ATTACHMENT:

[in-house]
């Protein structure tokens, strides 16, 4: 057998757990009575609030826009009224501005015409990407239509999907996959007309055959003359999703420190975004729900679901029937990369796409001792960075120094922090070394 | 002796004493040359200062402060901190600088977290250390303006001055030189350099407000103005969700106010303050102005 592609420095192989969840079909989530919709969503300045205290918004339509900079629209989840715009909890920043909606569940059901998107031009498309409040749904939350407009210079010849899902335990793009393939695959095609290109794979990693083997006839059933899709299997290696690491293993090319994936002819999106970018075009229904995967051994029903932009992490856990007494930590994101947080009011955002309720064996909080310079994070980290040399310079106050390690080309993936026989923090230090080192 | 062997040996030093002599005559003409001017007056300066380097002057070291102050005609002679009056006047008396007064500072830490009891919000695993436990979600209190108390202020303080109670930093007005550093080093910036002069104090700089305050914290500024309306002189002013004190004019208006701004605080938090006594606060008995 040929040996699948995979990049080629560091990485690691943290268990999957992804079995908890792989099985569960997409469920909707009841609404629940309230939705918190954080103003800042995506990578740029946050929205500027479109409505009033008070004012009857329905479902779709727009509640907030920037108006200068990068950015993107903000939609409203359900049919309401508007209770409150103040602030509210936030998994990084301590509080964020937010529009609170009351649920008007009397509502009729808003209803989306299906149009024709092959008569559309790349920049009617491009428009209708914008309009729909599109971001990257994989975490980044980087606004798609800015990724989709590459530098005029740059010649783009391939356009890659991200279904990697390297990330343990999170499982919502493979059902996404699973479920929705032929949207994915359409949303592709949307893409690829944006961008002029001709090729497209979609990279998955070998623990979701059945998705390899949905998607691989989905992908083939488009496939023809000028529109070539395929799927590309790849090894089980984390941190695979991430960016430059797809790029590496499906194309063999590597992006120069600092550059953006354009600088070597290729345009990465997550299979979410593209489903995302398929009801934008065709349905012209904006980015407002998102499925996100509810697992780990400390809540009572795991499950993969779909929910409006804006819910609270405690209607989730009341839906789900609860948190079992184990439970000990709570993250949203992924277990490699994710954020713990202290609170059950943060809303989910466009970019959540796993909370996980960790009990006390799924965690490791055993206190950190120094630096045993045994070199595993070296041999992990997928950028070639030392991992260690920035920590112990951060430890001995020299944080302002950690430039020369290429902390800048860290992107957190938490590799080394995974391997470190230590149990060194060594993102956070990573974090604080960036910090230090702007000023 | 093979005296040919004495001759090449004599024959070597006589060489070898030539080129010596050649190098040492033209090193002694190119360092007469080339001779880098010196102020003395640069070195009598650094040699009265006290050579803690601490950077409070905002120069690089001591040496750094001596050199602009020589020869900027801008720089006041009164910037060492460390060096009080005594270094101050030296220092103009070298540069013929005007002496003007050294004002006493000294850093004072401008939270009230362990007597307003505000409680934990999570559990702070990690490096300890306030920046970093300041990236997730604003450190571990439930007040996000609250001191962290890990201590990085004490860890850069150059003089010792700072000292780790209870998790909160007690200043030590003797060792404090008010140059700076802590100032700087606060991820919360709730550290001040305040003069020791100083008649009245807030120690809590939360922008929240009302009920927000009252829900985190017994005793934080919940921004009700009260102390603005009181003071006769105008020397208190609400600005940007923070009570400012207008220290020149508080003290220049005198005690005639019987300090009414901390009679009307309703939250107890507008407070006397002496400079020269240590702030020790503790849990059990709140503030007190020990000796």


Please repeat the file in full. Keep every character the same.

[in-house]
């Protein structure tokens, strides 16, 4: 057998757990009575609030826009009224501005015409990407239509999907996959007309055959003359999703420190975004729900679901029937990369796409001792960075120094922090070394 | 002796004493040359200062402060901190600088977290250390303006001055030189350099407000103005969700106010303050102005 592609420095192989969840079909989530919709969503300045205290918004339509900079629209989840715009909890920043909606569940059901998107031009498309409040749904939350407009210079010849899902335990793009393939695959095609290109794979990693083997006839059933899709299997290696690491293993090319994936002819999106970018075009229904995967051994029903932009992490856990007494930590994101947080009011955002309720064996909080310079994070980290040399310079106050390690080309993936026989923090230090080192 | 062997040996030093002599005559003409001017007056300066380097002057070291102050005609002679009056006047008396007064500072830490009891919000695993436990979600209190108390202020303080109670930093007005550093080093910036002069104090700089305050914290500024309306002189002013004190004019208006701004605080938090006594606060008995 040929040996699948995979990049080629560091990485690691943290268990999957992804079995908890792989099985569960997409469920909707009841609404629940309230939705918190954080103003800042995506990578740029946050929205500027479109409505009033008070004012009857329905479902779709727009509640907030920037108006200068990068950015993107903000939609409203359900049919309401508007209770409150103040602030509210936030998994990084301590509080964020937010529009609170009351649920008007009397509502009729808003209803989306299906149009024709092959008569559309790349920049009617491009428009209708914008309009729909599109971001990257994989975490980044980087606004798609800015990724989709590459530098005029740059010649783009391939356009890659991200279904990697390297990330343990999170499982919502493979059902996404699973479920929705032929949207994915359409949303592709949307893409690829944006961008002029001709090729497209979609990279998955070998623990979701059945998705390899949905998607691989989905992908083939488009496939023809000028529109070539395929799927590309790849090894089980984390941190695979991430960016430059797809790029590496499906194309063999590597992006120069600092550059953006354009600088070597290729345009990465997550299979979410593209489903995302398929009801934008065709349905012209904006980015407002998102499925996100509810697992780990400390809540009572795991499950993969779909929910409006804006819910609270405690209607989730009341839906789900609860948190079992184990439970000990709570993250949203992924277990490699994710954020713990202290609170059950943060809303989910466009970019959540796993909370996980960790009990006390799924965690490791055993206190950190120094630096045993045994070199595993070296041999992990997928950028070639030392991992260690920035920590112990951060430890001995020299944080302002950690430039020369290429902390800048860290992107957190938490590799080394995974391997470190230590149990060194060594993102956070990573974090604080960036910090230090702007000023 | 093979005296040919004495001759090449004599024959070597006589060489070898030539080129010596050649190098040492033209090193002694190119360092007469080339001779880098010196102020003395640069070195009598650094040699009265006290050579803690601490950077409070905002120069690089001591040496750094001596050199602009020589020869900027801008720089006041009164910037060492460390060096009080005594270094101050030296220092103009070298540069013929005007002496003007050294004002006493000294850093004072401008939270009230362990007597307003505000409680934990999570559990702070990690490096300890306030920046970093300041990236997730604003450190571990439930007040996000609250001191962290890990201590990085004490860890850069150059003089010792700072000292780790209870998790909160007690200043030590003797060792404090008010140059700076802590100032700087606060991820919360709730550290001040305040003069020791100083008649009245807030120690809590939360922008929240009302009920927000009252829900985190017994005793934080919940921004009700009260102390603005009181003071006769105008020397208190609400600005940007923070009570400012207008220290020149508080003290220049005198005690005639019987300090009414901390009679009307309703939250107890507008407070006397002496400079020269240590702030020790503790849990059990709140503030007190020990000796």